To make strawberry sauce, simply repeat the method of cutting strawberries into small cubes. Once you've cubed 3/4 cup of strawberries, place them in bowl with 2 tablespoons sugar and 1 teaspoon fresh lemon juice. Stir until incorporated. Cover bowl and refrigerate until needed.
Clean strawberries under cold water. Cut strawberries into small cubes. Place strawberries in bowl with 2 tablespoons sugar and 1 tablespoon fresh lemon juice, stir. Cover and refrigerate until needed.
Pour 1 1/2 cups of cream plus 1/2 cup of whole milk into a small sauce pan. Add the sugar and salt and heat the cream over medium low heat. Stir cream often to prevent it from scalding.
Now that your cream and 1/2 cup of milk is heating on the stove, measure out buttermilk and vanilla extract and set aside. Also measure out the remaining 1/2 cup of milk. Stir the cornstarch into this 1/2 cup of milk until smooth and all the lumps are dissolved.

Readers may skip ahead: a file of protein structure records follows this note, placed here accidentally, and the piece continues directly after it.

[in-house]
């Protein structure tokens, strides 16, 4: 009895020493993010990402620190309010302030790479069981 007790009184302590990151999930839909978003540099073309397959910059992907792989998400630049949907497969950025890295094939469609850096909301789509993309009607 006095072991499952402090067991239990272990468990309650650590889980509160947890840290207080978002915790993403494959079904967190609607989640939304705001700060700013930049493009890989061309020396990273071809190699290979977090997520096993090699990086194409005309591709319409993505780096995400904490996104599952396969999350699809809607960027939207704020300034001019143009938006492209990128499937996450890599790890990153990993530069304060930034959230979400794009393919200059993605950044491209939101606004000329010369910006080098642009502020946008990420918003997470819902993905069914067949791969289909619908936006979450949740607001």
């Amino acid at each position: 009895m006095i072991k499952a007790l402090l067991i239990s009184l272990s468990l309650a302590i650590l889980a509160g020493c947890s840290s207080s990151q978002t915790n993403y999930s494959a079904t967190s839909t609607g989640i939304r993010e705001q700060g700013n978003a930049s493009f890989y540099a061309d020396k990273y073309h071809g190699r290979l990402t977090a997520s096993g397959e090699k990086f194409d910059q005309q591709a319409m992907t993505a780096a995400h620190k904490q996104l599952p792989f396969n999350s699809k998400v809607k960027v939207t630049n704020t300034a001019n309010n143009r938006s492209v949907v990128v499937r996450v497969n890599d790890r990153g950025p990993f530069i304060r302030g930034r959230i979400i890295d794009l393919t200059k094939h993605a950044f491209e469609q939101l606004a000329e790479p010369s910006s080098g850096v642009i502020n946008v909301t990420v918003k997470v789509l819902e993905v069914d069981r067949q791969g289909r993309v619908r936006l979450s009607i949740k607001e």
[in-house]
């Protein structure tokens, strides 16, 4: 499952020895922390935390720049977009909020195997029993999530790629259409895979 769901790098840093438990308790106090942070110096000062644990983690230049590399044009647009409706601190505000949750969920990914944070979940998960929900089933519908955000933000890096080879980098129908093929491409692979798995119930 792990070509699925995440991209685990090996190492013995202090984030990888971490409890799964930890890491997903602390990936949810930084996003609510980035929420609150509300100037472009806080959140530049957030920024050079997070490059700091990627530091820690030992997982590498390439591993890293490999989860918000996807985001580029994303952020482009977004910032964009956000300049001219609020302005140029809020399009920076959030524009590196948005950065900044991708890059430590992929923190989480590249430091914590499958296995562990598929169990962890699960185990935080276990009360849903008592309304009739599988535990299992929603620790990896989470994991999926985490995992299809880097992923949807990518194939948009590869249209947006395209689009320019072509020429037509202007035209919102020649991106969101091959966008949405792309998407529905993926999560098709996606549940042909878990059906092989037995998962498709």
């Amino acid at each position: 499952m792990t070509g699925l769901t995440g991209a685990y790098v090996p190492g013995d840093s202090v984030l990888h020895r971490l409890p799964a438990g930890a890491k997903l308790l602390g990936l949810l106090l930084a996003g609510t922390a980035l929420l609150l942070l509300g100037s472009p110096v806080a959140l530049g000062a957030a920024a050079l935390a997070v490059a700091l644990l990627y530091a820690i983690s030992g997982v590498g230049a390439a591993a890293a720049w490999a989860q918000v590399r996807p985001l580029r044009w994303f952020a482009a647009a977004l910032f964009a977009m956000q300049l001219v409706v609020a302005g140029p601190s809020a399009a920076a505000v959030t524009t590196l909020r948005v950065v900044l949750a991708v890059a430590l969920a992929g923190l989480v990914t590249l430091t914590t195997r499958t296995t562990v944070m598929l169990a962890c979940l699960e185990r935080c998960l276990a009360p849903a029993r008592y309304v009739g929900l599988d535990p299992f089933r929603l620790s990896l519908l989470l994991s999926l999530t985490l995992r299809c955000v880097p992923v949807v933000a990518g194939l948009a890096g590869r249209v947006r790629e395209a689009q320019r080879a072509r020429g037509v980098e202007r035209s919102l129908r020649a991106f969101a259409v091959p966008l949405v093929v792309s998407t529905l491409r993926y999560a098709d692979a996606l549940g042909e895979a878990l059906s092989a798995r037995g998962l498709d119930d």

At this point, the cream you've been heating should be gently steaming. You do not want it boiling, just hot and producing a gentle steam. While the cream is over medium low heat, add the milk and cornstarch mixture to same pan as cream. Stir continuously until cream starts to thicken. It should feel heavier on the spoon and appear thicker to the eye. *See picture below.
Once the milk and cornstarch mixture is added to the cream, it should only take a minute or two to thicken up. If not, keep stirring until it does.
Once the cream mixture is thick, remove from the heat, Add vanilla extract and 1/2cup of buttermilk. Stir to incorporate.
Strain the cream milk mixture into a large bowl, cover with plastic and allow to cool in the refrigerator for 2 hours.
Once the mixture is cooled, remove from the refrigerator and stir in ONLY the accumulated juices from the strawberries and NOT the strawberries. Stir to incorporate juice and add cream mixture to your ice cream maker. *See pictures below.
Five to ten minutes before ice cream is done churning, add the remaining small cubes of strawberries to ice cream machine. When ice cream is done churning, place in freezer safe container, cover and allow to freeze for up to four hours.
Homemade ice cream always tastes best after it's been allowed to "ripen". This is when the flavor has deepened.
My budding strawberry plants.
Tuesday, April 27, 2010